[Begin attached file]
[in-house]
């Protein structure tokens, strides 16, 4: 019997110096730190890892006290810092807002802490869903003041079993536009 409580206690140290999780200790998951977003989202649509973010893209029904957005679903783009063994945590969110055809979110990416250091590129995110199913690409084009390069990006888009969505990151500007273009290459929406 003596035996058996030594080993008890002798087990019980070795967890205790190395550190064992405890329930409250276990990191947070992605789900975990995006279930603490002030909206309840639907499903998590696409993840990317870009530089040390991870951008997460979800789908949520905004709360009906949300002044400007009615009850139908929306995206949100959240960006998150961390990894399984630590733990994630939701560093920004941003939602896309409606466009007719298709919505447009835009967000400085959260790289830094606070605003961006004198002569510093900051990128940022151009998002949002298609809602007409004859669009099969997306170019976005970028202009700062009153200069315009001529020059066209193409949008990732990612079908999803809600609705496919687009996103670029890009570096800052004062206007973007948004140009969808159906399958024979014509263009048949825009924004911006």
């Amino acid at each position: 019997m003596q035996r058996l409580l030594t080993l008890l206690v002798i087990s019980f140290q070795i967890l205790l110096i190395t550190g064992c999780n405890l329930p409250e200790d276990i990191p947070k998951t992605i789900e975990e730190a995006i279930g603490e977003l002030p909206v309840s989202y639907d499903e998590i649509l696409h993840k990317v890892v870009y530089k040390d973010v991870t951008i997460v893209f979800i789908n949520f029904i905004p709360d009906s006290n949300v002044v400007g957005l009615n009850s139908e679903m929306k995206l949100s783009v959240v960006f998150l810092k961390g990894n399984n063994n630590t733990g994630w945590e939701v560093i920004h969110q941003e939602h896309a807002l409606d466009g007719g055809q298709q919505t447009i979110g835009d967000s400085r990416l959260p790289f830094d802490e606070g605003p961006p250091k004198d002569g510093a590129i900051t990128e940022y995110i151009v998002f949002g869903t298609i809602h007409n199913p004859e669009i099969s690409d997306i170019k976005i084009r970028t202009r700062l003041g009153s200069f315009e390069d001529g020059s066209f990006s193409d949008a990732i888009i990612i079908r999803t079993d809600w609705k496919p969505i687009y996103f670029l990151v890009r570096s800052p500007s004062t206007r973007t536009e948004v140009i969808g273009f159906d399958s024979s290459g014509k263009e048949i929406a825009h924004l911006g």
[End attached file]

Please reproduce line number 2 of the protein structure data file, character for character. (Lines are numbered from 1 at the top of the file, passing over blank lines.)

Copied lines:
């Protein structure tokens, strides 16, 4: 019997110096730190890892006290810092807002802490869903003041079993536009 409580206690140290999780200790998951977003989202649509973010893209029904957005679903783009063994945590969110055809979110990416250091590129995110199913690409084009390069990006888009969505990151500007273009290459929406 003596035996058996030594080993008890002798087990019980070795967890205790190395550190064992405890329930409250276990990191947070992605789900975990995006279930603490002030909206309840639907499903998590696409993840990317870009530089040390991870951008997460979800789908949520905004709360009906949300002044400007009615009850139908929306995206949100959240960006998150961390990894399984630590733990994630939701560093920004941003939602896309409606466009007719298709919505447009835009967000400085959260790289830094606070605003961006004198002569510093900051990128940022151009998002949002298609809602007409004859669009099969997306170019976005970028202009700062009153200069315009001529020059066209193409949008990732990612079908999803809600609705496919687009996103670029890009570096800052004062206007973007948004140009969808159906399958024979014509263009048949825009924004911006």